Think chemical energy is dull? Think again! Potato batteries are shockingly fun to make and this project is easy to do at home! The project is perfect for ages five and up, but younger children will need adult supervision and help working with the nails and wires.
If you want to learn how to make a potato battery, we show you how to conduct this experiment!
Potato Battery Instructions
A potato battery is a great activity to illustrate the transfer of energy, from chemical to electrical energy. It takes about 15 to 20 minutes to complete from start to finish.
- Two potatoes
- Two copper wires
- Two pennies
- Two galvanized nails
- Multimeter with one black wire probe and one red wire probe
For a nail to be galvanized, it needs to have a zinc coating. This is designed to prevent rust and corrosion. Make sure to look for the word "galvanized" when shopping for this material, otherwise the experiment won't work.
- Cut out a penny-sized hole inside of a raw potato.
- Strip one end of a copper wire (make sure to remove a few inches of plastic).
- Tie a copper wire around a penny, making sure the stripped end is touching the copper. You should wrap the wire around the penny a few times.
- Place the penny and copper wire unit into the hole of your potato.
- Pierce the potato with a galvanized nail on the opposite side of the potato as the penny.
- Follow steps one through five with a second potato, penny, copper wire, and galvanized nail.
- Place the two potatoes side by side.
- Wrap the copper wire from one potato around the galvanized nail of the other potato.
Does Your Battery Work?
So now you've made your potato battery, but what should you do with it? There are a variety of things you can do to see if your battery works and how it might be used.
- Use a multimeter. A multimeter measures voltage. All you need to do is touch the multimeter's probes to the nail and penny.
- Use your potato to power something. You can use LED lights, a light bulb, a simple clock, or anything else small that requires a battery. This is easiest to do if you use alligator clips to help connect your battery to the battery terminal of a small device. Keep in mind a potato battery isn't strong enough to power anything large.
More potatoes equal more power! If you want to power something larger, repeat the steps above to create a longer circuit and give your object some more juice!
Potato Battery Experiment Variations
There are a few variations you can try with this science experiment. All of them are appropriate for any age. However, small children will require adult supervision and guidance.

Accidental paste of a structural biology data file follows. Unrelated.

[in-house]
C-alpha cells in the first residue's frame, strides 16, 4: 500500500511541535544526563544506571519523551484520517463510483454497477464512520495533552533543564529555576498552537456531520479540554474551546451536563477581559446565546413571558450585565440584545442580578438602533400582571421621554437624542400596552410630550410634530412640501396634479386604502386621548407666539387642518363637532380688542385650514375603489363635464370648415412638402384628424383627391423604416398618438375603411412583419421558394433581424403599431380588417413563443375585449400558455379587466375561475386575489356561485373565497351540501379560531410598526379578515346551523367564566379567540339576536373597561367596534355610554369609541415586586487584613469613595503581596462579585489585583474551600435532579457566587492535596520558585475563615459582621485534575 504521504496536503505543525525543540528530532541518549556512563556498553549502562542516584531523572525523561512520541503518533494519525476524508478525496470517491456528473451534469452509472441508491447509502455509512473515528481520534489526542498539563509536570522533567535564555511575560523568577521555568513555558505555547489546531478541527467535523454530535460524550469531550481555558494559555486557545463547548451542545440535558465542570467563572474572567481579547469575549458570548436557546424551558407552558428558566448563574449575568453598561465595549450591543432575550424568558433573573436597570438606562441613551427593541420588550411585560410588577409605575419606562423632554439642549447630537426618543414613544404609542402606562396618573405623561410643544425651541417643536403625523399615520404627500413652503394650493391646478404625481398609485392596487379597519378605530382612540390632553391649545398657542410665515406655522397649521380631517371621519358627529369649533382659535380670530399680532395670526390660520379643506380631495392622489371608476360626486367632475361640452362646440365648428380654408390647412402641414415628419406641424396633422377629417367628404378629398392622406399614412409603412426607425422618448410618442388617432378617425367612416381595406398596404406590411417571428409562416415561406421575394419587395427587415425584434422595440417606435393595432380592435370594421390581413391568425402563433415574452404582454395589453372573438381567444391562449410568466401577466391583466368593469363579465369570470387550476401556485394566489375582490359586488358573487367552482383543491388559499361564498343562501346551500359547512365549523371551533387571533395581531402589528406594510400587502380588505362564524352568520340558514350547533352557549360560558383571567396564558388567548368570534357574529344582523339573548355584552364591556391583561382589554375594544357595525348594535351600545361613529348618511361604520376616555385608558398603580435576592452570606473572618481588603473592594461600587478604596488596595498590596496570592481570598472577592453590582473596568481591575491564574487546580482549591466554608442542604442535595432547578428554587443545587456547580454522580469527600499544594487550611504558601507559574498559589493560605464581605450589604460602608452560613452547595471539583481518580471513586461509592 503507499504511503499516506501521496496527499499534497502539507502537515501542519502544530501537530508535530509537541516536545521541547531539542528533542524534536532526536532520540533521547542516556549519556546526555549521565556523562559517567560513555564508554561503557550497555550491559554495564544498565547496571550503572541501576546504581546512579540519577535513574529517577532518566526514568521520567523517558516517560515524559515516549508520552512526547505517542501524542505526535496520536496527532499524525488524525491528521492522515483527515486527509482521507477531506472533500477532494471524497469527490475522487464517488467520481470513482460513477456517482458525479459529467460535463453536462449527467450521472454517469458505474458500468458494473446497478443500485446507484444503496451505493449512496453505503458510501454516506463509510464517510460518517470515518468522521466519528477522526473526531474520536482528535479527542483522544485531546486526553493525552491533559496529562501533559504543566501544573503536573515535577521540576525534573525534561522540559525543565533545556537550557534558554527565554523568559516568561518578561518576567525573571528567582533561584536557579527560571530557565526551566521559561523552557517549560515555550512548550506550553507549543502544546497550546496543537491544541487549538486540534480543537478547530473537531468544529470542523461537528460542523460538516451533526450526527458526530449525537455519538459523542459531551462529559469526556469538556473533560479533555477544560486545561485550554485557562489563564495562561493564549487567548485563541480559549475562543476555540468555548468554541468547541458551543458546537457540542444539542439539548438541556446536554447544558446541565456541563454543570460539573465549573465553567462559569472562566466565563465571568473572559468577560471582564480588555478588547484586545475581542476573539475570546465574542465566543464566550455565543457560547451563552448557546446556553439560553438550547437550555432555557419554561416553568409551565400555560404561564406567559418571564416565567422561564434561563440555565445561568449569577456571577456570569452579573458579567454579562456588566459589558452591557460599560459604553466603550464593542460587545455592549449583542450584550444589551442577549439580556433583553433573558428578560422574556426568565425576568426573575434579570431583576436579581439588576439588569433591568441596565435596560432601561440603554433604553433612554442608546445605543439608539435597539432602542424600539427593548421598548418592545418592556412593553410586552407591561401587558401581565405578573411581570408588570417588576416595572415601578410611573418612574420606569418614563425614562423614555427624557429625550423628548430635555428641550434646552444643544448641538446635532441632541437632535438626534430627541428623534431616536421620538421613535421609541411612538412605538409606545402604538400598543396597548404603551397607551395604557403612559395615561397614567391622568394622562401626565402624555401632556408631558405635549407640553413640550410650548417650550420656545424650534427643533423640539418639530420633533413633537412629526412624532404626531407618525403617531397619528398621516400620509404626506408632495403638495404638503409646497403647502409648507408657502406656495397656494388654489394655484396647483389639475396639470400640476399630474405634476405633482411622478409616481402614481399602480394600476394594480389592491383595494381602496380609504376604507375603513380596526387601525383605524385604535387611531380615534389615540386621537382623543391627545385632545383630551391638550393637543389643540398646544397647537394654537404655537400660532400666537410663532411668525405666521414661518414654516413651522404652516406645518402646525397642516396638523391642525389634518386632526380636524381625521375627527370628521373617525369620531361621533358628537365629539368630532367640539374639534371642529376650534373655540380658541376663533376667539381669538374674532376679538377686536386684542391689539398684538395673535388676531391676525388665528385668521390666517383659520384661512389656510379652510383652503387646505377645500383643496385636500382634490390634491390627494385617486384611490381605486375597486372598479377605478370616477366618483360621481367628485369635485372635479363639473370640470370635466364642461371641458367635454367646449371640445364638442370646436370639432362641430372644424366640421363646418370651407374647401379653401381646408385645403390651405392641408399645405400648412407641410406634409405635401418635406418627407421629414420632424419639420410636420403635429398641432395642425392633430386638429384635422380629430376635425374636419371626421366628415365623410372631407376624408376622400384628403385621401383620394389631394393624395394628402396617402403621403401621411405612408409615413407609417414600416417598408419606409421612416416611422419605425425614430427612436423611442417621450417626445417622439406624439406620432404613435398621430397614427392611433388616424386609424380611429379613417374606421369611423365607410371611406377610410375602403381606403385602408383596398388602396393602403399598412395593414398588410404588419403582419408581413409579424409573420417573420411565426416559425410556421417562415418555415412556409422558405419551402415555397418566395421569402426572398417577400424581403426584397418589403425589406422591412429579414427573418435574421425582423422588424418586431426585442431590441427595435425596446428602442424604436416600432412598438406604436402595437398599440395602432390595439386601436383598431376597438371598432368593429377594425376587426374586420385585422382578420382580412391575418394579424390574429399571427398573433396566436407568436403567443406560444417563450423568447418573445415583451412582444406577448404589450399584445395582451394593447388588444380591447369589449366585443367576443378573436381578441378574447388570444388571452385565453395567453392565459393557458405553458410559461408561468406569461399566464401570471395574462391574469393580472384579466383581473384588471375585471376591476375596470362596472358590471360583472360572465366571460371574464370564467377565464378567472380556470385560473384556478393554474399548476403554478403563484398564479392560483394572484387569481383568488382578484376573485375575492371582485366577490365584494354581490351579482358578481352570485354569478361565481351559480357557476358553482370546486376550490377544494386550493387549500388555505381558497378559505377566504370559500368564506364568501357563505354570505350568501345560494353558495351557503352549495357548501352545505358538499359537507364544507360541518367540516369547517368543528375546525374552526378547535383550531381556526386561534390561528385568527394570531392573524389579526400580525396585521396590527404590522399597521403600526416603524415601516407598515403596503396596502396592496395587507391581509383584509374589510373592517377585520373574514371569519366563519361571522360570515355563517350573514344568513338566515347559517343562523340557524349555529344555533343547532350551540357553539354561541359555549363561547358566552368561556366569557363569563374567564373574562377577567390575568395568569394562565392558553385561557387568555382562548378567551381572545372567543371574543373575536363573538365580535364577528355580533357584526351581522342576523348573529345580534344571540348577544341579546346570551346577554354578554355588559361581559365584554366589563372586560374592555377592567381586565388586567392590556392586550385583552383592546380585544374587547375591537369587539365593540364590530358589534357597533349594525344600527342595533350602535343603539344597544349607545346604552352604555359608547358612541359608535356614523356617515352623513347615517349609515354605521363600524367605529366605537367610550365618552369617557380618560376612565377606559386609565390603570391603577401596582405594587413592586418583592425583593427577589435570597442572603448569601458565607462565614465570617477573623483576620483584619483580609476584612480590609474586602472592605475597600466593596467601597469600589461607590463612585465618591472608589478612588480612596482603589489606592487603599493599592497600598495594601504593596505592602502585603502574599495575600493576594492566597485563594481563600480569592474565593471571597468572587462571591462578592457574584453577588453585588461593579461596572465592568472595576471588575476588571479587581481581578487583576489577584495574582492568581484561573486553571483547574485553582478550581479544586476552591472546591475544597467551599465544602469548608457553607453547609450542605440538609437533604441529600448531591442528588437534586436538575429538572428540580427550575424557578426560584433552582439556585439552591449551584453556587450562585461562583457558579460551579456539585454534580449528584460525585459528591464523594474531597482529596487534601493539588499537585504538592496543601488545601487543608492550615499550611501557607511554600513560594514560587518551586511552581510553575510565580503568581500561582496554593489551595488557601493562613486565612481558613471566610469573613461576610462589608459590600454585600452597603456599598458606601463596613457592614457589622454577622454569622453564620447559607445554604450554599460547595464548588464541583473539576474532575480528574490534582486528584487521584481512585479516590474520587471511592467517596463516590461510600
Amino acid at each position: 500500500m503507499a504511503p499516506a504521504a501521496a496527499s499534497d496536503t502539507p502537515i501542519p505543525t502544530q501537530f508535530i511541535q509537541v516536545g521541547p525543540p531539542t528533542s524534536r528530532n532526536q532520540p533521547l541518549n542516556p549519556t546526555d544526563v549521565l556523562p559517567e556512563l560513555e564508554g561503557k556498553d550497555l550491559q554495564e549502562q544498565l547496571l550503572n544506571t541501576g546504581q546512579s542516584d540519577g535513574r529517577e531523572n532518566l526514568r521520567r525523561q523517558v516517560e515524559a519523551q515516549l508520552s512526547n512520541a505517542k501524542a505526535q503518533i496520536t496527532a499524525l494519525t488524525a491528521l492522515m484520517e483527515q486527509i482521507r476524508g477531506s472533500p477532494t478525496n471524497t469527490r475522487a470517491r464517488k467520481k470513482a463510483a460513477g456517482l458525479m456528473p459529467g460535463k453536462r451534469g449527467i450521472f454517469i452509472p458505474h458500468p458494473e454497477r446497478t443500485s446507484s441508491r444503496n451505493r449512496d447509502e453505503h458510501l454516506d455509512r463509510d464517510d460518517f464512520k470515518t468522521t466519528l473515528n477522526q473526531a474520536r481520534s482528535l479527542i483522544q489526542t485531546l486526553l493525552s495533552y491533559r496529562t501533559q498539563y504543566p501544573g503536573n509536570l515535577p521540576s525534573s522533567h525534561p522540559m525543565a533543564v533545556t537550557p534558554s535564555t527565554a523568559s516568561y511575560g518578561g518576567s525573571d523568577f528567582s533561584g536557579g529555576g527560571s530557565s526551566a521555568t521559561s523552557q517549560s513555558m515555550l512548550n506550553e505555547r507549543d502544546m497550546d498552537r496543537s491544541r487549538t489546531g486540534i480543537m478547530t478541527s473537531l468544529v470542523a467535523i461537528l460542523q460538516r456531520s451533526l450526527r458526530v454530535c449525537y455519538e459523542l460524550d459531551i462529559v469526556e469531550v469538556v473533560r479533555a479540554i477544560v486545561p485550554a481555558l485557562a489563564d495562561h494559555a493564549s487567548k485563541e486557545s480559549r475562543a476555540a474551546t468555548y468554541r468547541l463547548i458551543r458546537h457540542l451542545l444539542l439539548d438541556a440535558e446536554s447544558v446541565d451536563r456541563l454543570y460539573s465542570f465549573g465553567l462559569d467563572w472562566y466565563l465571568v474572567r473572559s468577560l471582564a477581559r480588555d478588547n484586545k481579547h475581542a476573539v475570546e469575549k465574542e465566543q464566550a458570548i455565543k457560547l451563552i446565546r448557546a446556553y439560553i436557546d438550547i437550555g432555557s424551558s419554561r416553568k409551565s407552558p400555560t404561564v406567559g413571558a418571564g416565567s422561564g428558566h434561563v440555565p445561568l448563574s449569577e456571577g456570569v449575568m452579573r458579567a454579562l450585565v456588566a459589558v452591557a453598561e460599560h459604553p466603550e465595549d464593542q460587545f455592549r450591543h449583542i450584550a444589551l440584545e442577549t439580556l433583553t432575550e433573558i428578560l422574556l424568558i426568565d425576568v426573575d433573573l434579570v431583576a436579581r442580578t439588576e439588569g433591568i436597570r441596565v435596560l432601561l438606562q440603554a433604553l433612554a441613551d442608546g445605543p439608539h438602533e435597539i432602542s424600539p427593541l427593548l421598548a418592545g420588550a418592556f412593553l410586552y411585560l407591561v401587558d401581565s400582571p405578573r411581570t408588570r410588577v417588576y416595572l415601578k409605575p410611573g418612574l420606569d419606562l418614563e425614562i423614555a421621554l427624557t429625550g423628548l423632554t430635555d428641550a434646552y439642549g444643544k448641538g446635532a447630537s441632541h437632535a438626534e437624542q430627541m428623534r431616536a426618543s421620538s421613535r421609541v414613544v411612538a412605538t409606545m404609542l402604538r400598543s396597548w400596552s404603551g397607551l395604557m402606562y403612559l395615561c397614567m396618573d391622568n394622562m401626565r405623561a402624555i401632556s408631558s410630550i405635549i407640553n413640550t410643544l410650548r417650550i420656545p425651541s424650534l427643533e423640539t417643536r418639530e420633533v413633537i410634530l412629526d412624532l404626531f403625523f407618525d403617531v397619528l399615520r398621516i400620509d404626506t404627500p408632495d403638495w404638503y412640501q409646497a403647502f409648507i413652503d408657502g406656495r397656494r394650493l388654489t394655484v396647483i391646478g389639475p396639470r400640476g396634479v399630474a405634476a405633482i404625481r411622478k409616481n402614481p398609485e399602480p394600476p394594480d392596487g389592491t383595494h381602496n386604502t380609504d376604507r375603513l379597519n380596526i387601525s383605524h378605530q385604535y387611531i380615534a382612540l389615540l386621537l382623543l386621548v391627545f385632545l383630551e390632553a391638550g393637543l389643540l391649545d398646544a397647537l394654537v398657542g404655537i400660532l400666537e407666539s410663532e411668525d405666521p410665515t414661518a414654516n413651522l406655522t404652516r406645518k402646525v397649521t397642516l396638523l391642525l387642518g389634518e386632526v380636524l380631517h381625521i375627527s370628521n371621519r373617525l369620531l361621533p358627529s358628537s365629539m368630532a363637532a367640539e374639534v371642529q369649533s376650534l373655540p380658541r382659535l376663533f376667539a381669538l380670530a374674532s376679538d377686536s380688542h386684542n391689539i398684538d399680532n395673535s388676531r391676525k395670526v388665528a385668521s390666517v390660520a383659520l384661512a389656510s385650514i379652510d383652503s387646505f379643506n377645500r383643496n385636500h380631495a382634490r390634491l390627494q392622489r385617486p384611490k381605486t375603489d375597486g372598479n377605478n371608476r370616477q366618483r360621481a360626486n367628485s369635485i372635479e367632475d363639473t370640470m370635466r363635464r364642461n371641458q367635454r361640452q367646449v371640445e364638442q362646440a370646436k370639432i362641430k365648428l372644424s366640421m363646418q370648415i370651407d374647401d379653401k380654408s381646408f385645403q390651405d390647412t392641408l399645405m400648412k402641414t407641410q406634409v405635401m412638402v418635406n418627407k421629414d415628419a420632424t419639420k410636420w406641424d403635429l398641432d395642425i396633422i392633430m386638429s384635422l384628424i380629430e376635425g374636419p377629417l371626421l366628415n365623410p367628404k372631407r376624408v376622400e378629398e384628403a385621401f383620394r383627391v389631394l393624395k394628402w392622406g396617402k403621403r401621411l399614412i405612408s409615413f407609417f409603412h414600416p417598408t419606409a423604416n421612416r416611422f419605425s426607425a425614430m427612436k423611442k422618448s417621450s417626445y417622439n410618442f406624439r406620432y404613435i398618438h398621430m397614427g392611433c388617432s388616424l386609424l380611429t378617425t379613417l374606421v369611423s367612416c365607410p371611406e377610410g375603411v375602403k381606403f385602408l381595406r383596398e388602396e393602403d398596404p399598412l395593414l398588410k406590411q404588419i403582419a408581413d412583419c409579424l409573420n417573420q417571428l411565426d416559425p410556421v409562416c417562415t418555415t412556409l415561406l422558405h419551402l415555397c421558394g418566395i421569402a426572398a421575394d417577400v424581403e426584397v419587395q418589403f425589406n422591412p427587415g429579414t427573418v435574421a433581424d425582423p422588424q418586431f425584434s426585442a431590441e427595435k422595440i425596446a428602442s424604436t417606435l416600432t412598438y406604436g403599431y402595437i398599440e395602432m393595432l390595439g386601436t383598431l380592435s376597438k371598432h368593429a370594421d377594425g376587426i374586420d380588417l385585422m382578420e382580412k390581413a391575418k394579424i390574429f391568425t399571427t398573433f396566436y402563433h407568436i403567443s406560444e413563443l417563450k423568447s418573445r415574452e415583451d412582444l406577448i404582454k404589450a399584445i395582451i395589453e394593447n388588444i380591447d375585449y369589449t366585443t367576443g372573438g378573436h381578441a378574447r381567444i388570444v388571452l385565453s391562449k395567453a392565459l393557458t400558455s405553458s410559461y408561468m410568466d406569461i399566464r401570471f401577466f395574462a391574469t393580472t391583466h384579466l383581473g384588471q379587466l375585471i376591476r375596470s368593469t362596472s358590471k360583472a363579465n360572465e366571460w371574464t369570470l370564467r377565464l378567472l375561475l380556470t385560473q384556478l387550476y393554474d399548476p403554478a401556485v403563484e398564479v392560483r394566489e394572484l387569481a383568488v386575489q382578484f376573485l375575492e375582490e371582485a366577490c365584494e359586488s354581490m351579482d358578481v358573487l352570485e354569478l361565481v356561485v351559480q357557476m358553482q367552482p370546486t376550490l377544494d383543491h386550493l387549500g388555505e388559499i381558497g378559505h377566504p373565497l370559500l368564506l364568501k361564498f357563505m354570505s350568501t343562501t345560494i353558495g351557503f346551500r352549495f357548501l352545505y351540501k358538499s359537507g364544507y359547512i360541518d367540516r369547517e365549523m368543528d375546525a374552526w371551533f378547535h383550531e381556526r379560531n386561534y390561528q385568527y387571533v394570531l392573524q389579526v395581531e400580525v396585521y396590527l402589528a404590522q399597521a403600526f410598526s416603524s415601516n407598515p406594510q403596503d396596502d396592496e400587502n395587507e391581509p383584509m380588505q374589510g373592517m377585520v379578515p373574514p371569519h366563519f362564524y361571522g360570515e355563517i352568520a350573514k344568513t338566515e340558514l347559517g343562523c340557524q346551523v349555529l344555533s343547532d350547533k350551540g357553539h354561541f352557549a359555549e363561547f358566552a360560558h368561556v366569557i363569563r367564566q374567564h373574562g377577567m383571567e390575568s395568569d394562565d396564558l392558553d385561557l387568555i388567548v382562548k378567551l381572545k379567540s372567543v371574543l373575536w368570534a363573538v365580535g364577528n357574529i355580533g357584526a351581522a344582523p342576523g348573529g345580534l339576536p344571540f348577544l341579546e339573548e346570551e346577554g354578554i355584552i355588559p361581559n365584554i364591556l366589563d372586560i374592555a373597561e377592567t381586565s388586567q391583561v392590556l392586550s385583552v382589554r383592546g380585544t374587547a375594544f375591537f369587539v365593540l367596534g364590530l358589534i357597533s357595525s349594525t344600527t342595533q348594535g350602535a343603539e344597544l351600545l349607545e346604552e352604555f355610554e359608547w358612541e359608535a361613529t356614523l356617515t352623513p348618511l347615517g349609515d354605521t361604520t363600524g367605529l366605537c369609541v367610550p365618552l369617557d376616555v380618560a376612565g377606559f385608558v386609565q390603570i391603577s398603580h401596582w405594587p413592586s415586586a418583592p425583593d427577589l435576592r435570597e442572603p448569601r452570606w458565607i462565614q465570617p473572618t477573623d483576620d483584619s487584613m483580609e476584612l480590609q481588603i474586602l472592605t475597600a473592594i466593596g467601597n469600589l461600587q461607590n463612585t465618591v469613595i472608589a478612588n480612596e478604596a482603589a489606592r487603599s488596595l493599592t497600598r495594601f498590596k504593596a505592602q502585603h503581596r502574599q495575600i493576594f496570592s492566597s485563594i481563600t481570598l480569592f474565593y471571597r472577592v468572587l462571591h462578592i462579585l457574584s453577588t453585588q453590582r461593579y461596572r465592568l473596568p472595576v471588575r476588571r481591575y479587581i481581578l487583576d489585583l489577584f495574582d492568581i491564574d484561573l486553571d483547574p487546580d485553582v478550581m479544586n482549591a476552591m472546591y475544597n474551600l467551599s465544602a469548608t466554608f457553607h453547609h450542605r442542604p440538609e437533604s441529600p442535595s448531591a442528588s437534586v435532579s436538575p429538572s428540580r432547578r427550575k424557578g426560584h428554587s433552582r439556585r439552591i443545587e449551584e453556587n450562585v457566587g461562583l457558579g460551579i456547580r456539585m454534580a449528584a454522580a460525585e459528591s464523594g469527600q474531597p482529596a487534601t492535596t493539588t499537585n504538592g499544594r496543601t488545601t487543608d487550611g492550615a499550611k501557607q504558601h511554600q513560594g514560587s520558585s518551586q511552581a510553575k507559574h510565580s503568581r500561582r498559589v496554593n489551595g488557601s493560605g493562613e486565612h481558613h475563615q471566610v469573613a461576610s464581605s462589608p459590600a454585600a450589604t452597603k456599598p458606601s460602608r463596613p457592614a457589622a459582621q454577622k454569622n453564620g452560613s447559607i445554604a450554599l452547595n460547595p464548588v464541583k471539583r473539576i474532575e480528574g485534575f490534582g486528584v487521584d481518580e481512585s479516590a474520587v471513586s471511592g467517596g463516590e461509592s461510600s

- Try boiling or cooking the potato first to see if this increases the output or voltage.
- Try the experiment with a lemon, an orange, or a pickle.
- Soak your potato in salt water before setting up this experiment. See how much extra voltage it gains from this salty soak!
- Determine how much energy comes from each potato battery. Add additional potatoes (with pennies and galvanized nails in them) one by one and measure your increase your voltage. This is easily done by attaching the potatoes to each other with copper wires (see video) and measuring the increases in voltage with your multimeter.
- Determine if a cleaner penny can conduct more electricity than a dirty one. This is a great way to introduce more science concepts to your kids.
Why Your Potato Battery Works
The reason potato batteries work is because chemical reactions are taking place between the zinc in the nail, the copper in the penny, and the acids in the potato. Essentially, this experiment changes chemical energy into electric energy.
Teach Engineering notes that potatoes create an electrolyte solution. This means that zinc's electrons have a way to move to the copper. Then, the attached wire allows the electrons to move from the copper back to the zinc. This creates a complete circuit allowing for a "flowing path of electrical energy."
Learning About Electricity Can Be Fun
The potato battery experiment provides an excellent way for kids (and adults) to learn more about science. Now that you've made a potato battery, you know more about how a circuit and electricity works!